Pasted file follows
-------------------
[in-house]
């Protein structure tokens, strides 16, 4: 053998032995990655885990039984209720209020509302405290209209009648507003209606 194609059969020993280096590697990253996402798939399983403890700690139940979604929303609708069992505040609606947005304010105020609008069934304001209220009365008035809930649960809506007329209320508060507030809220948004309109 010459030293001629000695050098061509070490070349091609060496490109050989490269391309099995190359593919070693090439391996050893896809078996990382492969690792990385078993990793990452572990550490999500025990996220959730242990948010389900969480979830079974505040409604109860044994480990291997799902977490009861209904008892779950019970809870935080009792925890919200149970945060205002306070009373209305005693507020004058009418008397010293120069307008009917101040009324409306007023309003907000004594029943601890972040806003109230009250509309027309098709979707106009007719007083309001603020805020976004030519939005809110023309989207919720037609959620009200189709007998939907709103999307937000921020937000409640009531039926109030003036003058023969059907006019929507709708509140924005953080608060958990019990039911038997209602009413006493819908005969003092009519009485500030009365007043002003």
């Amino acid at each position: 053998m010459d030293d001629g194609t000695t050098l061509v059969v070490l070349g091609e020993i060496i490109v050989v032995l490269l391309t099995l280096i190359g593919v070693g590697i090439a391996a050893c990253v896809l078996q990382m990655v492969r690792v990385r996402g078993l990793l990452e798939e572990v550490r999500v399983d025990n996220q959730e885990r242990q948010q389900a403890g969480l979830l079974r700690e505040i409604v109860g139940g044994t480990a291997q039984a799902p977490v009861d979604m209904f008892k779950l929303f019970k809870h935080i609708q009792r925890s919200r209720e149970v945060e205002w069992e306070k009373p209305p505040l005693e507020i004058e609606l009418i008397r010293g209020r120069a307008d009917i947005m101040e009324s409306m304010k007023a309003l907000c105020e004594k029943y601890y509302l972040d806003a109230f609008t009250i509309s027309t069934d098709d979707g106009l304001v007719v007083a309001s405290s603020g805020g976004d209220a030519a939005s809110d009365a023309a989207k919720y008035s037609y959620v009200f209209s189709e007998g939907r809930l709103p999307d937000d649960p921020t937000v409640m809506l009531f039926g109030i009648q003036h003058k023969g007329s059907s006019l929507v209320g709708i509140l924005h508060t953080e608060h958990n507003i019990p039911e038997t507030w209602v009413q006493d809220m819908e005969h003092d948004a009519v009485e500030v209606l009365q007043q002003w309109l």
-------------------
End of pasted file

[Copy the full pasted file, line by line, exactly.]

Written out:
[in-house]
């Protein structure tokens, strides 16, 4: 053998032995990655885990039984209720209020509302405290209209009648507003209606 194609059969020993280096590697990253996402798939399983403890700690139940979604929303609708069992505040609606947005304010105020609008069934304001209220009365008035809930649960809506007329209320508060507030809220948004309109 010459030293001629000695050098061509070490070349091609060496490109050989490269391309099995190359593919070693090439391996050893896809078996990382492969690792990385078993990793990452572990550490999500025990996220959730242990948010389900969480979830079974505040409604109860044994480990291997799902977490009861209904008892779950019970809870935080009792925890919200149970945060205002306070009373209305005693507020004058009418008397010293120069307008009917101040009324409306007023309003907000004594029943601890972040806003109230009250509309027309098709979707106009007719007083309001603020805020976004030519939005809110023309989207919720037609959620009200189709007998939907709103999307937000921020937000409640009531039926109030003036003058023969059907006019929507709708509140924005953080608060958990019990039911038997209602009413006493819908005969003092009519009485500030009365007043002003």
């Amino acid at each position: 053998m010459d030293d001629g194609t000695t050098l061509v059969v070490l070349g091609e020993i060496i490109v050989v032995l490269l391309t099995l280096i190359g593919v070693g590697i090439a391996a050893c990253v896809l078996q990382m990655v492969r690792v990385r996402g078993l990793l990452e798939e572990v550490r999500v399983d025990n996220q959730e885990r242990q948010q389900a403890g969480l979830l079974r700690e505040i409604v109860g139940g044994t480990a291997q039984a799902p977490v009861d979604m209904f008892k779950l929303f019970k809870h935080i609708q009792r925890s919200r209720e149970v945060e205002w069992e306070k009373p209305p505040l005693e507020i004058e609606l009418i008397r010293g209020r120069a307008d009917i947005m101040e009324s409306m304010k007023a309003l907000c105020e004594k029943y601890y509302l972040d806003a109230f609008t009250i509309s027309t069934d098709d979707g106009l304001v007719v007083a309001s405290s603020g805020g976004d209220a030519a939005s809110d009365a023309a989207k919720y008035s037609y959620v009200f209209s189709e007998g939907r809930l709103p999307d937000d649960p921020t937000v409640m809506l009531f039926g109030i009648q003036h003058k023969g007329s059907s006019l929507v209320g709708i509140l924005h508060t953080e608060h958990n507003i019990p039911e038997t507030w209602v009413q006493d809220m819908e005969h003092d948004a009519v009485e500030v209606l009365q007043q002003w309109l």